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Introduction to Hot Stamping and Trends

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1 Introduction to Hot Stamping and Trends
By Dr. Eren Billur, Post-doctoral Researcher and Dr. Taylan Altan, Director and Professor Presented at ESI Hot Forming Die Engineering Seminar October 15th, 2013 Center for Precision Forming (CPF) / © Copyright Center for Precision Forming (CPF). All Rights Reserved.

2 Center for Precision Forming - CPF
CPF is supported by NSF and 16 member companies, interested in metal forming.

3 CPF – Current Projects Material Characterization
Friction / Lubrication Process Simulation / Forming Al & AHSS Die Wear in Forming AHSS Edge Quality in Blanking / Shearing Hot Stamping of UHSS Servo Drive Presses and Hydraulic Cushions 3

4 Sponsors & Partners of Hot Stamping Research

5 Crashworthiness Crumple Zone Passenger Zone Crumple Zone
Images from:

6 Crashworthiness Passenger Zone Crumple Zone Intrusion Resistance
Roof rail A-pillars B-pillars Door beams Intrusion Resistance Ultra High Strength Absorbing Energy High Strength + Elongation Ref: Hilfrich 2008.

7 Summary of Hot Stamping

8 Summary of Hot Stamping

9 Summary of Hot Stamping
Indirect Process: Direct Process:

10 Hot Stamping - Trends ≈ Mass % of hot stamped steel in BIW Audi A3
26% Volvo XC90 44% Volvo V40 20% Volvo XC90 7% VW Golf VII 28% SAAB 9000 VW Passat 19% 1984 2003 2006 2012 2014 Ref: Lund 2009, Holzkamp 2011, Lindh 2011, Bielz 2012, Mattsson 2012, VW Media Services.

11 Hot Stamping - Trends 210+ lines around the world +55 planned
Parts per year (in millions) >20 Parts/ Vehicle 6 Parts/ Vehicle 8-10 Parts/ Vehicle 450 million per year (2013) 4 Parts/ Vehicle 95 million per year (2007) 8 million per year (1997) 3 million per year (1987) 210+ lines around the world +55 planned Ref: Oldenburg 2010, Hund 2011.

12 Hot Stamping - Trends Passenger Zone Deformation (b) Side view after
crash (a) Front view before crash Ref: Macek 2006, Image from: IIHS.

13 Hot Stamping - Trends Tailor Rolled Blanks Tailor Welded Blanks
Tailored Hot Stamping Ref: Rehse 2006, Hilfrich 2008, Lee 2012, Images from: IIHS, VW Media Services.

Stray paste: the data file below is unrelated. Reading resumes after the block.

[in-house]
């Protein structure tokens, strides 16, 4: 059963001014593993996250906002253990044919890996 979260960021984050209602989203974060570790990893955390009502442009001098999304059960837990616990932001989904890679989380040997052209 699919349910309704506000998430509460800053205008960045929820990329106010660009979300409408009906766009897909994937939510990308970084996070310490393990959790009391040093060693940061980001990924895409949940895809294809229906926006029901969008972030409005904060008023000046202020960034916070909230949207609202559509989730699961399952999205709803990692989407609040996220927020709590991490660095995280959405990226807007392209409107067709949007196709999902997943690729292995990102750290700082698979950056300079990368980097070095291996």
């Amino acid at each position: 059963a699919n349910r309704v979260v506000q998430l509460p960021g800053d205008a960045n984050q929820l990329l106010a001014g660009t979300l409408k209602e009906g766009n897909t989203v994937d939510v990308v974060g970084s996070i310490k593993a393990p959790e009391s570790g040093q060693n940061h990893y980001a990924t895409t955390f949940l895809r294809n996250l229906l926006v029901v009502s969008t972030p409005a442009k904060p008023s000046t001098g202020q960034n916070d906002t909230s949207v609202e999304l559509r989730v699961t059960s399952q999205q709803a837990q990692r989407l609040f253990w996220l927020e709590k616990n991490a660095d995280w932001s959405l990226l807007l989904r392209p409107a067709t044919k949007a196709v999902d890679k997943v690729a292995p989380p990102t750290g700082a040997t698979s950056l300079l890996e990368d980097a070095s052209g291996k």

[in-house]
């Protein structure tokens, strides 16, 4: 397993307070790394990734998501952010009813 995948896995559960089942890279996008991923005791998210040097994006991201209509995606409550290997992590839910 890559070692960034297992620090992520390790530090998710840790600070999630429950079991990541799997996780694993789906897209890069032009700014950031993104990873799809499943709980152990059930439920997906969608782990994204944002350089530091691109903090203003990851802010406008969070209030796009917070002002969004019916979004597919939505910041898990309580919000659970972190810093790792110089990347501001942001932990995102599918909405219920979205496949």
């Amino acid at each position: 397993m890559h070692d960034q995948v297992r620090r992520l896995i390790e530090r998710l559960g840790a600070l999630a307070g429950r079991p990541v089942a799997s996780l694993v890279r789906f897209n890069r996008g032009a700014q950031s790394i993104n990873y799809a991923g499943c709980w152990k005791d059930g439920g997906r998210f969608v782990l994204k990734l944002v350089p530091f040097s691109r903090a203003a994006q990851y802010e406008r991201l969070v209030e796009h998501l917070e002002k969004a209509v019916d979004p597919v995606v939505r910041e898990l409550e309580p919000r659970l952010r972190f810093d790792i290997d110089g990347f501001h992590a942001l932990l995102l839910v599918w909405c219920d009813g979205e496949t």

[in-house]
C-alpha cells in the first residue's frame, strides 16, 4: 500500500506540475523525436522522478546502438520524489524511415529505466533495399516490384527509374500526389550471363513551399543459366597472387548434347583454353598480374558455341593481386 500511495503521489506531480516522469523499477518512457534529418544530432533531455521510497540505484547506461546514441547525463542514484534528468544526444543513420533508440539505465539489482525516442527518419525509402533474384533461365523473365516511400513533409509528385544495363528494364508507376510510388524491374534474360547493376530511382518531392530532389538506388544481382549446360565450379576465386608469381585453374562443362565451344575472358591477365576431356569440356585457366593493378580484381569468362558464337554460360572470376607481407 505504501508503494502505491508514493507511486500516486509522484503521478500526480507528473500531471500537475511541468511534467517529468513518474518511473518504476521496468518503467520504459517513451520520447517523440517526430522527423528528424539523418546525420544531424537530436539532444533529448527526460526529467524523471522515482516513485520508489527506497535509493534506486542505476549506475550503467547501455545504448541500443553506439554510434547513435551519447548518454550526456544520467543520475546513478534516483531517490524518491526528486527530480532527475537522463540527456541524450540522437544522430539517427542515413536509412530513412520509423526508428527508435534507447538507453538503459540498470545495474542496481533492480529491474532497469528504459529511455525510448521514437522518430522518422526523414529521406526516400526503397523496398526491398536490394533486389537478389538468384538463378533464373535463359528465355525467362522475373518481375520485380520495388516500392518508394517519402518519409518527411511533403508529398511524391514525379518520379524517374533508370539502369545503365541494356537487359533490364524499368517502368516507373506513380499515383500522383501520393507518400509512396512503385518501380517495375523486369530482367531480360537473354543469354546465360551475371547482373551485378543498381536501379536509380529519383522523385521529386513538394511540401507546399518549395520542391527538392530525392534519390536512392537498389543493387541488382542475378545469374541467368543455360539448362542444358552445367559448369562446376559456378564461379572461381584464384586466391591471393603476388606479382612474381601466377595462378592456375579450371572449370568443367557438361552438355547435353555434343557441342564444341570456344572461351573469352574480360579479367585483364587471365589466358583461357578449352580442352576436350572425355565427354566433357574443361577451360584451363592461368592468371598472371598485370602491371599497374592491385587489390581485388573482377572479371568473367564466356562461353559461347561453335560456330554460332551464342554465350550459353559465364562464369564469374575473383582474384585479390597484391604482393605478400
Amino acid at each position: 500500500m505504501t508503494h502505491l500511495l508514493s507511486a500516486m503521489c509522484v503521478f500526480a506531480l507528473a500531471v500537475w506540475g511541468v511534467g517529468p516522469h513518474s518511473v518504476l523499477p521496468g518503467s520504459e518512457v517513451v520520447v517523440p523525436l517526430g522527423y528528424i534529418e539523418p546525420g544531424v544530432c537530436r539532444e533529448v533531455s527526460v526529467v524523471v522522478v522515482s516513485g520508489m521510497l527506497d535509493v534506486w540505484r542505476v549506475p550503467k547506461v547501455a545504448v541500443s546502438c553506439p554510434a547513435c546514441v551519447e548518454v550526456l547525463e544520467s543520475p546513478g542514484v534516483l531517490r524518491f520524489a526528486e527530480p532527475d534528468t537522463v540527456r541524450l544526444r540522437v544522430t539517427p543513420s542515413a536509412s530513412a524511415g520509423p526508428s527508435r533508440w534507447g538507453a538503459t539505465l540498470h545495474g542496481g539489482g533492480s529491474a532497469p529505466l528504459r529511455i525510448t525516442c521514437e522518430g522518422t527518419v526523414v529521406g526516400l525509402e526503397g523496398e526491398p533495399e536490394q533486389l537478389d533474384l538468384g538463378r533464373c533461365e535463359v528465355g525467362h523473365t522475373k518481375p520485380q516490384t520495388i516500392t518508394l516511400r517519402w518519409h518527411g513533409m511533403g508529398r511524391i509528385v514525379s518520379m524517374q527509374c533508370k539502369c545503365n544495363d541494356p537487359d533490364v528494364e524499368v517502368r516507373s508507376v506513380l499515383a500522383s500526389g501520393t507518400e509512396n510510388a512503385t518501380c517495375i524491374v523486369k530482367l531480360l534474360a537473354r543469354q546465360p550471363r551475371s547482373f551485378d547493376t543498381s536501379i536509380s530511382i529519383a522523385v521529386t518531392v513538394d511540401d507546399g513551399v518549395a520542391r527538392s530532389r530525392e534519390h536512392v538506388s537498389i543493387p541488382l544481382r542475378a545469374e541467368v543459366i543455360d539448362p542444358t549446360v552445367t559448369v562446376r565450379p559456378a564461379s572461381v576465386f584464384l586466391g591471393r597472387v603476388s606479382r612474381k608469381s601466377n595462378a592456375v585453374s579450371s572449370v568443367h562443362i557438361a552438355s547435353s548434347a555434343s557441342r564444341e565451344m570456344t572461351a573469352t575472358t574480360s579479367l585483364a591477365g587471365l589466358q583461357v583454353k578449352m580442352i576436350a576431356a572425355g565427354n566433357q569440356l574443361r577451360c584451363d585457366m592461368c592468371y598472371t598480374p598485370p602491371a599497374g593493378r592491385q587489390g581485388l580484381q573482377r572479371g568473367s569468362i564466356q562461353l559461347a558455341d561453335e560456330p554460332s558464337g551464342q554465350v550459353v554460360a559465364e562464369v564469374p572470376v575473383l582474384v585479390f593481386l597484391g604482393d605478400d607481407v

14 Hot Stamping - Trends Tailored Heating (Austenitizing)
Tailored Quenching Post Tempering Ref: Breidenbach 2009, Hedegärd 2011, Süß 2011, Steinhoff Image from: IIHS.

15 Hot Stamping - Trends

16 Finite Element Simulation of Hot Stamping
Our simulations aim to predict the final properties of hot stamped components: Presence of defects: cracks, wrinkles or local necking, Hardness distribution (both in uniform and in tailored parts), Cooling channel analysis, Distortion of the final part.

17 Finite Element Simulation of Hot Stamping
Fluid Mechanics Heat transfer to the coolant medium. Heat generation due to plastic deformation. Mechanical Field Thermal Field Thermal expansion. - Mechanical material properties, - Volume change due to phase transformation. Phase transformation depends on stress and strain. Microstructure depends on temperature. - Thermal material properties, - Latent heat due to phase transformation. Microstructure Evolution Ref: Åkerström 2006, Porzner 2012.

18 Finite Element Simulation of Hot Stamping
Only needed in tailored parts

19 Predicting Defects Colors other than gray: Thinning >20%.
Crack prediction in a Side Member Reinforcement Colors other than gray: Thinning >20%. Part stamped at the participating company

20 Predicting Defects

21 Predicting Defects Crack / wrinkle prediction in a tailored part

22 Hardness Distribution
Die Quenching Optimization 4 seconds die quenching 10 seconds die quenching

23 Hardness Distribution
Air Quenching Stage Ref: Shapiro 2009.

24 Hardness Distribution
Results Hardened zone: 485 – 515 HV 1500 – 1590 MPa (~220 – 230 ksi) Soft zone: 310 – 330 HV 920 – 1020 MPa (~135 – 150 ksi) Literature: [George 2011] , 400°C dies = MPa [Feuser 2011], 450°C dies = ~850 MPa

25 Cooling Channel Analysis
Cooling channel performance 1.3 mm 22MnB5 “roof rail” Mass produced for a European car.

26 Cooling Channel Analysis
Cooling channel performance – tailored part 1.2 mm 22MnB5 “B-pillar”

27 Distortion Analysis Ongoing work: Distortion in Tailored Parts
Ref: Porzner 2012.

28 Summary and Conclusions
Several case studies were used to develop, calibrate and validate material models, conversion factors and methods to predict: Defects (cracks, wrinkles, local necks), Vickers hardness, yield and ultimate tensile strengths, Cooling channel / heating cartridge performance, Distortion in a non-uniform part.

29 What is next? 1) New materials with even higher strength: More lightweight potential and increased productivity. 2) New coatings: better corrosion properties and friction conditions. 3) New heating, forming and quenching methods to improve productivity. High Strength (USIBOR 2000, MBW1900, HPF 2000) 22MnB5 (USIBOR 1500, MBW1500, HPF1470) High Elongation (DUCTIBOR 500, MBW500) Competition: DP, TRIP, TWIP, and 3gAHS Steels with high YS and UTS. Ref: Lanzerath 2011, Vietoris 2011, Ferkel 2012, Lee 2012.

30 Deliverables / Hot Stamping
As of September 2013: - 15 CPF Reports (Literature review and FE simulations), (5 in the last 6 months) [confidential to members], - 6 Stamping Journal R&D Updates (+1 more in progress), - 6 Conference Proceedings (+1 more submitted), - 1 Book Chapter in “Sheet Metal Forming: Vol 2: Processes and Applications”, (see next slide), - And a new “Hot Stamping” book in progress!

31 Questions / Comments? For more information , please contact:
Dr. Eren Billur Ph Dr. Taylan Altan Ph Center for Precision Forming –CPF ( 339 Baker Systems,1971 Neil Ave, Columbus, OH-43210 Non-proprietary information can be found at web sites: References can be sent upon request.

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